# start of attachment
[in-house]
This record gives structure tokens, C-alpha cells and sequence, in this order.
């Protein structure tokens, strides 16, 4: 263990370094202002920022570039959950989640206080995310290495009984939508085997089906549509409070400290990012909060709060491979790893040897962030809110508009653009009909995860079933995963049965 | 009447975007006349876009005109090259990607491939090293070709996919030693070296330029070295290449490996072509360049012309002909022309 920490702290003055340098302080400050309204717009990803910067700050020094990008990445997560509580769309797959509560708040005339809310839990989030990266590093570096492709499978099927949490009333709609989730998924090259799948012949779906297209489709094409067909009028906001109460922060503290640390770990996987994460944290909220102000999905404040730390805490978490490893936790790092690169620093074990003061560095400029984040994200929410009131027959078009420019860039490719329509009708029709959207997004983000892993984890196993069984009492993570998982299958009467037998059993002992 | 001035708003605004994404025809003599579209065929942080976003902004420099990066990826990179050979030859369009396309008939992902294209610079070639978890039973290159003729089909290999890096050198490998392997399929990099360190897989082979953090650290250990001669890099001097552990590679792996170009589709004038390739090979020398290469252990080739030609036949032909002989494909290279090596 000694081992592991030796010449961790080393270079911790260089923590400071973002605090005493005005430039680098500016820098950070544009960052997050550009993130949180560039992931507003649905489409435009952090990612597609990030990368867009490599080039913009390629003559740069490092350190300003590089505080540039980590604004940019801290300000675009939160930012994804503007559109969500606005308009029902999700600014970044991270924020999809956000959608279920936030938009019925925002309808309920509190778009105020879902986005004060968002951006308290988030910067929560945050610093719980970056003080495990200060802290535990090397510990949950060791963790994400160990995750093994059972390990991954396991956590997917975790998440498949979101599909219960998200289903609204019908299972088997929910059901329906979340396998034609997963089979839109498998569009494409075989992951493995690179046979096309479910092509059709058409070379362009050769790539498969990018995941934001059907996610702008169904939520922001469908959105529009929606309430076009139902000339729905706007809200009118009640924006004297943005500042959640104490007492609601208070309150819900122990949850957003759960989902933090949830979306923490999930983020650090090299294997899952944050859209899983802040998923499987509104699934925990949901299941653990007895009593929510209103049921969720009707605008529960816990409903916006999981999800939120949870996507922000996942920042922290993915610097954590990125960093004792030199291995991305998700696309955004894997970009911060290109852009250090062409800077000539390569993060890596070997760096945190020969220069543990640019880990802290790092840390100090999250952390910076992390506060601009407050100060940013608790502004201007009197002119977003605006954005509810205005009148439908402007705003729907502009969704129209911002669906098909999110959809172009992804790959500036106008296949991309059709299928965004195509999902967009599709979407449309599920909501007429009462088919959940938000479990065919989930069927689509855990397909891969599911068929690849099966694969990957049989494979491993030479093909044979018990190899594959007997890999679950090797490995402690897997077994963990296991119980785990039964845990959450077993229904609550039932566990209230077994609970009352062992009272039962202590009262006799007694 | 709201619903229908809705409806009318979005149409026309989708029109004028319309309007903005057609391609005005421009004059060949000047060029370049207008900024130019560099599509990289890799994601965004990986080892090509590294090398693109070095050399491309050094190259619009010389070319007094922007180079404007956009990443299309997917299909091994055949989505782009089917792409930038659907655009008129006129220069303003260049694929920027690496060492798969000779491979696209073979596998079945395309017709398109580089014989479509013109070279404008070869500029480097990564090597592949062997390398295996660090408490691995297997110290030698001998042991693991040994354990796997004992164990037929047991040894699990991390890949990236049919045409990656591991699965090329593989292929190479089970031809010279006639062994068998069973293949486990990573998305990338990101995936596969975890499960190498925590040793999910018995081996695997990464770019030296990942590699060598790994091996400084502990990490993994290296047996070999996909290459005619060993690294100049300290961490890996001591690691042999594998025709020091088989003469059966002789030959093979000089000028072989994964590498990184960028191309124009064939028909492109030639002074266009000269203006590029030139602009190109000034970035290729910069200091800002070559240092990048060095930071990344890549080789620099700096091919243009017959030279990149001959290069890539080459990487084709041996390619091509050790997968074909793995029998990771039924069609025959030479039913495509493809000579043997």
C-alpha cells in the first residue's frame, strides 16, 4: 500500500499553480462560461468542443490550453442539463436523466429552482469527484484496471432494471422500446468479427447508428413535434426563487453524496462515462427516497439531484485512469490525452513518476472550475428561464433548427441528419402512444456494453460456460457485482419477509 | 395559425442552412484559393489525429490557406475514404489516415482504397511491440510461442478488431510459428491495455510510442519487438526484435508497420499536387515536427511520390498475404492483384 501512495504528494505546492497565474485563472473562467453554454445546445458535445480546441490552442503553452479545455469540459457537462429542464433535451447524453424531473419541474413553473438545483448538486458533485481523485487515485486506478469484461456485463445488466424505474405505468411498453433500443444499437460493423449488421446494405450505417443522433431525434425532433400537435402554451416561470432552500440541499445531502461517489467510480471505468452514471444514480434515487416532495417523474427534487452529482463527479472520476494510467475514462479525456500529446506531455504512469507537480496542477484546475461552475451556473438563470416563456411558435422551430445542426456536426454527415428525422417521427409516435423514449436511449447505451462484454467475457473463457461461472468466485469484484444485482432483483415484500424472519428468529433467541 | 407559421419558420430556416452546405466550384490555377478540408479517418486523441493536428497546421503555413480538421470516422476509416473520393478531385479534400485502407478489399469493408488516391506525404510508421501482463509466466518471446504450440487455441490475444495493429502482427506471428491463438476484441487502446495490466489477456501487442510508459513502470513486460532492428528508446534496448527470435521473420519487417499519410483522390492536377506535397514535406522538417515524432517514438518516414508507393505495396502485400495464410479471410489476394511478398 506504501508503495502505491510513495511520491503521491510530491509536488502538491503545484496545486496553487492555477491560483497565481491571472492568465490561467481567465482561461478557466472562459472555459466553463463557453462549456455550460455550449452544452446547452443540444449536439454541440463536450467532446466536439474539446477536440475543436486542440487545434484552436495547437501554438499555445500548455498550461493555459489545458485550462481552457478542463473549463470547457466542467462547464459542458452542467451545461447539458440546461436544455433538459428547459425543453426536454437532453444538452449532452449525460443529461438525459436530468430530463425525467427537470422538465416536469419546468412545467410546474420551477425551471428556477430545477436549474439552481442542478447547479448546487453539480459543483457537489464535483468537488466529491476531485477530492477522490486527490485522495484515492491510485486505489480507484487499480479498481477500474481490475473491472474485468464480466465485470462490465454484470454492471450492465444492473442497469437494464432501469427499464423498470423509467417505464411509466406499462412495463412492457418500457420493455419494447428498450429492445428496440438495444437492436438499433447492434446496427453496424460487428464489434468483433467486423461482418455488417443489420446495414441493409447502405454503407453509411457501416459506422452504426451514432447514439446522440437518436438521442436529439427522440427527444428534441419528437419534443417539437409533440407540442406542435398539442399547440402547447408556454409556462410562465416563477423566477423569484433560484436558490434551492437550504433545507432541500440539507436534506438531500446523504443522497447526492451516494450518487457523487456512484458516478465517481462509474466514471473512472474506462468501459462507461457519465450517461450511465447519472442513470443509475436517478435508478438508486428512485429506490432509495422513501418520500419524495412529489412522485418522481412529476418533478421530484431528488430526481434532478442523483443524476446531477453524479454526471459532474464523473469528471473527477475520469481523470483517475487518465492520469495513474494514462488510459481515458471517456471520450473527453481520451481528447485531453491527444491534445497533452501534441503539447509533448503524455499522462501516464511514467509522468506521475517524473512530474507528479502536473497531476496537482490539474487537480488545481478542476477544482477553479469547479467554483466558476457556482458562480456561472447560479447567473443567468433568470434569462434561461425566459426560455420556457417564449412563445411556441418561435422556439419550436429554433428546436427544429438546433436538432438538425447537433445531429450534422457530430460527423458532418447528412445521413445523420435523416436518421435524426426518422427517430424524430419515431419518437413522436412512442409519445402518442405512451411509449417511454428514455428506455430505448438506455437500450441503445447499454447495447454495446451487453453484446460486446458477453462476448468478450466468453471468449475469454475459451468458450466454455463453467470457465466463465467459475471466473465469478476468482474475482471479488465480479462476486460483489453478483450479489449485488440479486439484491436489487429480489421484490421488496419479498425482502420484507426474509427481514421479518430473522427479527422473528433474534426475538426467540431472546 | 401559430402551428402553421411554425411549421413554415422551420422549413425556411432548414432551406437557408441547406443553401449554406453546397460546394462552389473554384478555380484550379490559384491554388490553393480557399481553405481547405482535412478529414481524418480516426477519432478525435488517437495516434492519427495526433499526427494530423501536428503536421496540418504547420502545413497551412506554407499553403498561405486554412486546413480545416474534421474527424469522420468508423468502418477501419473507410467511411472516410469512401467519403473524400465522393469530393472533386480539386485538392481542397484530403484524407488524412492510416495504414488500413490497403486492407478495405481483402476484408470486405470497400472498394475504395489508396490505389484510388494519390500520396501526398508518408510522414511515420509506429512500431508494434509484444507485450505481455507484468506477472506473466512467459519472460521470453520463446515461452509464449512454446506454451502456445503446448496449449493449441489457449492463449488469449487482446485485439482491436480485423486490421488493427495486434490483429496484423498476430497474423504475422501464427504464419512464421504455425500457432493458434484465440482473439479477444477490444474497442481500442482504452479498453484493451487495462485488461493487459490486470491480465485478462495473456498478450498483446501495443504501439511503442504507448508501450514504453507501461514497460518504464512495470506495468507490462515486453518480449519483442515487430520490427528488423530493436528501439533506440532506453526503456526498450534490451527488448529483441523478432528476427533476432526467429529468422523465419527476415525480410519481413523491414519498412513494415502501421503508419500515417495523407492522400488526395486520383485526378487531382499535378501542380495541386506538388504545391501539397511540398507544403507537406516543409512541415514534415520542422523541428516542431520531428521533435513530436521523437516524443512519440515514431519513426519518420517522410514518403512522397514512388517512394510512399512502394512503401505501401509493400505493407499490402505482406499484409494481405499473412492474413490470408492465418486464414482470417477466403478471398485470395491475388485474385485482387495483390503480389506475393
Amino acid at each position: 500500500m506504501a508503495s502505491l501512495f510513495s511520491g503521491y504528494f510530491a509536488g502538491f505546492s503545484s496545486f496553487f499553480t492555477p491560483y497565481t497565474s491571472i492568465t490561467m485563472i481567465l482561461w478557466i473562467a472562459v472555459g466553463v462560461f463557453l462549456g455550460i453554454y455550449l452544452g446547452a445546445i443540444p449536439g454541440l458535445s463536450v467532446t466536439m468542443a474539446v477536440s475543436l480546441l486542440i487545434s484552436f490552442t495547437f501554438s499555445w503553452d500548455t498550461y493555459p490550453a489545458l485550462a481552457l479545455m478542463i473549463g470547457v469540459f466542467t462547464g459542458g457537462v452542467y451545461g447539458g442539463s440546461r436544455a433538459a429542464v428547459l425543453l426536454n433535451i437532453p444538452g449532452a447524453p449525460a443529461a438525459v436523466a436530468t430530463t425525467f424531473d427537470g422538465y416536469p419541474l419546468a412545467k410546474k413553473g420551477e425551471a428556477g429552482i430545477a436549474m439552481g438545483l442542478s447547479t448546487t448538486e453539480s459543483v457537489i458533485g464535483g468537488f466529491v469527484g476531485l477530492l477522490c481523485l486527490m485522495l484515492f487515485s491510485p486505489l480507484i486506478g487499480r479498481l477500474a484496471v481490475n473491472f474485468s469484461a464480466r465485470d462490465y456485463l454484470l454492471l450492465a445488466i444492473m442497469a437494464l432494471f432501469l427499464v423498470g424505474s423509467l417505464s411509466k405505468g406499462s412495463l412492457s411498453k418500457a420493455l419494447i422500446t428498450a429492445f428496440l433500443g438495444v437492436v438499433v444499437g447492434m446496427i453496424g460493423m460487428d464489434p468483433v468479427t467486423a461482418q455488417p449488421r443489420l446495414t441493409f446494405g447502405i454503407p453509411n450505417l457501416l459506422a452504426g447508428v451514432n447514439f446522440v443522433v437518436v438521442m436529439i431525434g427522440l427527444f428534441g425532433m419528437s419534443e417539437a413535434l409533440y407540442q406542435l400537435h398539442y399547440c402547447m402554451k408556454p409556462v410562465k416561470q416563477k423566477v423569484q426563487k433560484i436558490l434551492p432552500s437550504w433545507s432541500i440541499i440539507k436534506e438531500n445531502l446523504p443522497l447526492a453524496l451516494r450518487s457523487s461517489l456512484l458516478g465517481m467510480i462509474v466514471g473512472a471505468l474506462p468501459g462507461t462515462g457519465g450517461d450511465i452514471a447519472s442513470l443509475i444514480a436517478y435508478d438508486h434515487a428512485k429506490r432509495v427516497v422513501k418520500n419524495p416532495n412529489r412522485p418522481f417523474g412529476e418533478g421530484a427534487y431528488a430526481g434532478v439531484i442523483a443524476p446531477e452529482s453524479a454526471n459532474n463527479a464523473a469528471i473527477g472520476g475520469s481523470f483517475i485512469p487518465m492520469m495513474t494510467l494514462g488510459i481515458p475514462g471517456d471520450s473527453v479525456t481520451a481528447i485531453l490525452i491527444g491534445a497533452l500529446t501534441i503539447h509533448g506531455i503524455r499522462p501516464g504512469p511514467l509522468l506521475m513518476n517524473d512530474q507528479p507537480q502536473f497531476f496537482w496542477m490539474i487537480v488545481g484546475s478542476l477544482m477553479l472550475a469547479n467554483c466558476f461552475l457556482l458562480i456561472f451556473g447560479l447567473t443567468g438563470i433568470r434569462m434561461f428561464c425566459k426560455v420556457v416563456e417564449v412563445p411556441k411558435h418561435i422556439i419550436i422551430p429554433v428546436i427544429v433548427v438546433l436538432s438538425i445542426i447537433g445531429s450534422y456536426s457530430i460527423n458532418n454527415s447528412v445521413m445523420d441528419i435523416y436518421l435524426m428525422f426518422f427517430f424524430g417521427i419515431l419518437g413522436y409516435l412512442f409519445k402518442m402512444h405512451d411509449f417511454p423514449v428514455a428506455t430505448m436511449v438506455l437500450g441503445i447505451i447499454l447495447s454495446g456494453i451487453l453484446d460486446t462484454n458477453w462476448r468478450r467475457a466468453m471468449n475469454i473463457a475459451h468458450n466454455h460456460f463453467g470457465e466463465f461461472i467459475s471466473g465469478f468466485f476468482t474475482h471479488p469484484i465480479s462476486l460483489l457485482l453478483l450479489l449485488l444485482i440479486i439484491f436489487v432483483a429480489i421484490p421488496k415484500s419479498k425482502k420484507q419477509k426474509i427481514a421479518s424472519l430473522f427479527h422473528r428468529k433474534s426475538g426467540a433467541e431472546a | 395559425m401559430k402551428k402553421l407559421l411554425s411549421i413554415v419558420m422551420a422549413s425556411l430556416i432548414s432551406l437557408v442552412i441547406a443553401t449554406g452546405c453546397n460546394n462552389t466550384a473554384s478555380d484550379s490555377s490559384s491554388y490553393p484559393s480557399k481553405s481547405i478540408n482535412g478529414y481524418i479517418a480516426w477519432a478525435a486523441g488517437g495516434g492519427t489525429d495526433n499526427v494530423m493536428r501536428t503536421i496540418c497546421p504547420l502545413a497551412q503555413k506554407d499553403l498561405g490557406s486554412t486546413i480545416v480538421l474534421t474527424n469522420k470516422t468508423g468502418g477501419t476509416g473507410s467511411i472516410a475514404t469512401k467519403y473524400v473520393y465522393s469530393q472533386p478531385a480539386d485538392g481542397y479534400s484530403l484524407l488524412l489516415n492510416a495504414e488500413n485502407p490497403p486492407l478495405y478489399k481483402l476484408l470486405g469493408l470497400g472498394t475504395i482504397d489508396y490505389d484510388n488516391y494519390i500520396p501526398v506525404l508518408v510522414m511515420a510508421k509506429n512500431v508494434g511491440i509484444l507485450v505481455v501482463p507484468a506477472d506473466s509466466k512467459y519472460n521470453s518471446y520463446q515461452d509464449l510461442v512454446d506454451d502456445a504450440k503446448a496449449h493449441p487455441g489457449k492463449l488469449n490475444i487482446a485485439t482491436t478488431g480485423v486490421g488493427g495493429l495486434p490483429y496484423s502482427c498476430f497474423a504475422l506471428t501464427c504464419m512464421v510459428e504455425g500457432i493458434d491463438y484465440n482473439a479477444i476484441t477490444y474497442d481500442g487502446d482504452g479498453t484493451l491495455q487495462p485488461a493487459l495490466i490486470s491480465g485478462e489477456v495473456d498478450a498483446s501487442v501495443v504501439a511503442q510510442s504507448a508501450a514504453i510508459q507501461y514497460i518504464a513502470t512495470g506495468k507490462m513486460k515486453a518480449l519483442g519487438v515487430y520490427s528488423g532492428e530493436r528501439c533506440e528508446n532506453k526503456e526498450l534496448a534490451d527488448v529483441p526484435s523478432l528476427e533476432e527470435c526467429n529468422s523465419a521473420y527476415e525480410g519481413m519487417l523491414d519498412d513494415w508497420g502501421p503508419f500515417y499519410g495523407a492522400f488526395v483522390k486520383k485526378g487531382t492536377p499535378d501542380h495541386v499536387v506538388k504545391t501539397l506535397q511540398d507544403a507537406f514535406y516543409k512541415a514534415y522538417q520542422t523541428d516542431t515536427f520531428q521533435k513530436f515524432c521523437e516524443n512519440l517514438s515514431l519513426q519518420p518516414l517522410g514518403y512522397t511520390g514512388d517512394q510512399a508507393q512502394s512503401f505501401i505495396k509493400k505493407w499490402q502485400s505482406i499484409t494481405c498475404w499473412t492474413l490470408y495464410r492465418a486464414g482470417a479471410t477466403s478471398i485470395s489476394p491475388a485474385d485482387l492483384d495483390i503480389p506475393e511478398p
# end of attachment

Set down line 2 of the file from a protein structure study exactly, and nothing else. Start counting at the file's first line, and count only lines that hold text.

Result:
This record gives structure tokens, C-alpha cells and sequence, in this order.